The Effect of Welfare Reform on the Insurance Status and Health of Low-Income Families

The Personal Responsibility and Work Opportunity Reconciliation Act (PRWORA) of 1996 enacted sweeping changes in the welfare program, including work requirements and lifetime limits on participation. As a result of PRWORA and earlier state reform efforts, as well as other factors such as a concurrent economic boom, the number of welfare recipients fell by 62 percent between 1993 and 2001, from 14.1 million to 5.4 million.

One potential unintended consequence of welfare reform may have been to increase the number of low-income families without health insurance. Under the old system, families on welfare were automatically enrolled in Medicaid, a government health insurance program for poor women and children. After welfare reform, women transitioning from welfare to work may have taken jobs that did not offer private health insurance benefits. While many of these families remained eligible for Medicaid, at least on a transitional basis, they would now have to go through a separate, unfamiliar application process to enroll.

In fact, there were striking changes in the health insurance status of low-educated single mothers during the 1990s, as illustrated in Figure 1 - many women moved off of public health insurance programs, some gaining private health insurance benefits and others becoming uninsured. In Welfare Reform and Health Insurance Coverage of Low-Income Families (NBER Working Paper 10033), Robert Kaestner and Neeraj Kaushal explore the extent to which these changes were the direct result of welfare reform.
Figure 1

In their analysis, the authors make use of the fact that the welfare caseload varied dramatically during the 1990s and that reductions in the caseload occurred at different times in different states, as some states enacted earlier welfare reforms. Using data from the Current Population Survey for the 1992-1999 period, the authors estimate whether living in a state with a higher welfare caseload in a given year was associated with low-educated single mothers in that state being more or less likely to have public insurance, have private insurance, or be uninsured. The authors use married mothers and single women without children, two groups largely ineligible for welfare, as control groups to assess whether observed differences in insurance status are the result of differences in caseload rather than other state-specific factors.

The authors' findings indicate that the 13.6 percentage point drop in the welfare caseload between 1996 and 1999 resulted in a 3 to 4 percentage point decrease in Medicaid coverage, a 2 percentage point increase in employer-sponsored coverage, and a 0.5 to 2.5 percentage point increase in the proportion uninsured. The authors suggest that welfare reform may have been directly responsible for one-third of these changes, as they assume that reform led to one-third of the fall in caseload and find no evidence that changes in caseload due to welfare reform had a different effect on insurance status than changes due to other factors. The authors conduct a similar analysis for children of these mothers and find that the welfare caseload drop led to a 1 to 2 percentage point increase in the proportion uninsured.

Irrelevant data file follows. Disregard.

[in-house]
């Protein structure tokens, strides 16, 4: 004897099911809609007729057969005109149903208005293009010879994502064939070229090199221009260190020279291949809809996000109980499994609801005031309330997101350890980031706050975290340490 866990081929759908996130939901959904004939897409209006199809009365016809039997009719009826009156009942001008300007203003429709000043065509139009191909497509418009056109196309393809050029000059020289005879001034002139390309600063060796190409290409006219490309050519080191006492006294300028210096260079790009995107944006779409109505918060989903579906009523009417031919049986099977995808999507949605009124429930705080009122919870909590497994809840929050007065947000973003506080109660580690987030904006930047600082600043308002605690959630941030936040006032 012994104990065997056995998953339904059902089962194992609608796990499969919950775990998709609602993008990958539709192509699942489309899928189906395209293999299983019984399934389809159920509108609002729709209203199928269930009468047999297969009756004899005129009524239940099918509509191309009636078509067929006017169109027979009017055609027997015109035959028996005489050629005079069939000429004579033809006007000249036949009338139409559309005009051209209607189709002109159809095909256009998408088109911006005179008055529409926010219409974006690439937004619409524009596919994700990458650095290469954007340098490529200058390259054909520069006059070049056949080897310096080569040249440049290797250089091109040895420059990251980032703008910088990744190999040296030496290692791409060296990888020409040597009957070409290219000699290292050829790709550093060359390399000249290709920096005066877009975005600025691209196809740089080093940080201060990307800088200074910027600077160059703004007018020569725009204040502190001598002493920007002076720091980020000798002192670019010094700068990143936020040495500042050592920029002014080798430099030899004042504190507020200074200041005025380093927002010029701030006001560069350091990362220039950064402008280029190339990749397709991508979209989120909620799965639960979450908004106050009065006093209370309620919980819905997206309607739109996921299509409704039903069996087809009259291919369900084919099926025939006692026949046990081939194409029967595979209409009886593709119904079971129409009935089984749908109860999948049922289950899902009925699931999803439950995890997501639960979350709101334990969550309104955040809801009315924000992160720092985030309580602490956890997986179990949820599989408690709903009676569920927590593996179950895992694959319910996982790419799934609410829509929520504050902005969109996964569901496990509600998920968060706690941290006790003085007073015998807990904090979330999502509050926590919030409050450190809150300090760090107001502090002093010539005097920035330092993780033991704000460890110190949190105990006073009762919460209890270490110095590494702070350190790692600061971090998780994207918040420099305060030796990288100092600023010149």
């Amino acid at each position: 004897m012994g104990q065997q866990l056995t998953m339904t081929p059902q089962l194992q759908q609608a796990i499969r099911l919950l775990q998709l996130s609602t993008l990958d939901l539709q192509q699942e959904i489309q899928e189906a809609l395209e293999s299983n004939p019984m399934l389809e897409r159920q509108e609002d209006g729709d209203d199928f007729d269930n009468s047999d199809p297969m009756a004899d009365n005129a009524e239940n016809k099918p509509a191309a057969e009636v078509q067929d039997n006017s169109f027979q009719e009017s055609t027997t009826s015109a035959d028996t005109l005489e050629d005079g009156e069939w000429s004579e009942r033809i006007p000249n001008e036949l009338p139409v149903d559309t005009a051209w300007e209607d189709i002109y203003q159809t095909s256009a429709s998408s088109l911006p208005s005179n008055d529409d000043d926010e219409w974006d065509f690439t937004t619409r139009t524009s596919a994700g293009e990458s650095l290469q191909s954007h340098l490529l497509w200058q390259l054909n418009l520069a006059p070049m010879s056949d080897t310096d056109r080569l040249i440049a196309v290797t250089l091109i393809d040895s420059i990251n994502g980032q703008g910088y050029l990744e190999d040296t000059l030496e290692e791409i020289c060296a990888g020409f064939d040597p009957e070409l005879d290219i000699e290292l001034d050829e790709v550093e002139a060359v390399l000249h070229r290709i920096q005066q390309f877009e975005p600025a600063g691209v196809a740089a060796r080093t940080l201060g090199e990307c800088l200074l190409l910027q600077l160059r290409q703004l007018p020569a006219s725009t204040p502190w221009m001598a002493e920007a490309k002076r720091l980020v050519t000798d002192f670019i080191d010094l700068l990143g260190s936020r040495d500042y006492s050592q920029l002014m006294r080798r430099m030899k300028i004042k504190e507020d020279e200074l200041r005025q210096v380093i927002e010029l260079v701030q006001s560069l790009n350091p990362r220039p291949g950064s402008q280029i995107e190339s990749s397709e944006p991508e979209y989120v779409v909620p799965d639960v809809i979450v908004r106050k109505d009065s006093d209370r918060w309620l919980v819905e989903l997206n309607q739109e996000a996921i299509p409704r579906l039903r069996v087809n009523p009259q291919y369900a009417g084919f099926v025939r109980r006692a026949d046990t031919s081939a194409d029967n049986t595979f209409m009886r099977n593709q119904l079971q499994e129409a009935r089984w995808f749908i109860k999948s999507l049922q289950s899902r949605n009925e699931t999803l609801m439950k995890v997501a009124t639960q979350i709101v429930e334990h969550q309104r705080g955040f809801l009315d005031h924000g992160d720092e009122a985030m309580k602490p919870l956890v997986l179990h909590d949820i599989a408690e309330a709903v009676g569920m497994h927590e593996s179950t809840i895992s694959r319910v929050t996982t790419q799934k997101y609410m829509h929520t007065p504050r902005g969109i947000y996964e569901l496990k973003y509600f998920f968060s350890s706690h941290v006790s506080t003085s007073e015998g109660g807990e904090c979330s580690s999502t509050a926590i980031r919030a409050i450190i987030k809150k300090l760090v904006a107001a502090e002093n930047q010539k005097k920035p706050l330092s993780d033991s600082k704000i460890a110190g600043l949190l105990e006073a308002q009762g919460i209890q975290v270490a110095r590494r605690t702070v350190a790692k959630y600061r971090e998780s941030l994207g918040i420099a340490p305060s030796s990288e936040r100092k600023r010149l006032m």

Interestingly, these findings suggest a substantially smaller increase in the number of uninsured single mothers as a result of welfare reform than is suggested by "leaver" studies that follow women as they leave welfare. The authors suggest that the discrepancy may be due to the fact that leaver studies cannot measure the effect of welfare reform on women who are now deterred from entering the welfare system.

Robert Kaestner and co-author Elizabeth Tarlow extend this work to study the effects of welfare reform on health in "Changes in the Welfare Caseload and the Health of Low-Educated Mothers," (NBER Working Paper 10034). The authors suggest that welfare reform may affect health behaviors and health status in several ways - by encouraging women to switch from unpaid household work to paid employment, by encouraging strategies to avoid public assistance such as cohabitation with a partner or family member, and by affecting access to health care.

Using the same empirical strategy and data from the Behavioral Risk Factor Surveillance System, the authors find that welfare reform had little effect on health, but was associated with decreases in binge drinking and increases in exercise. Notably, these lifestyle improvements do not appear to be the result of employment, as they are experienced equally by those who left welfare for work and those who did not. While the authors suggest that further research would be helpful to understand the mechanisms for these lifestyle improvements, they conclude that welfare reform did not adversely affect the health of low-educated, single mothers.

This research was summarized by Courtney Coile.
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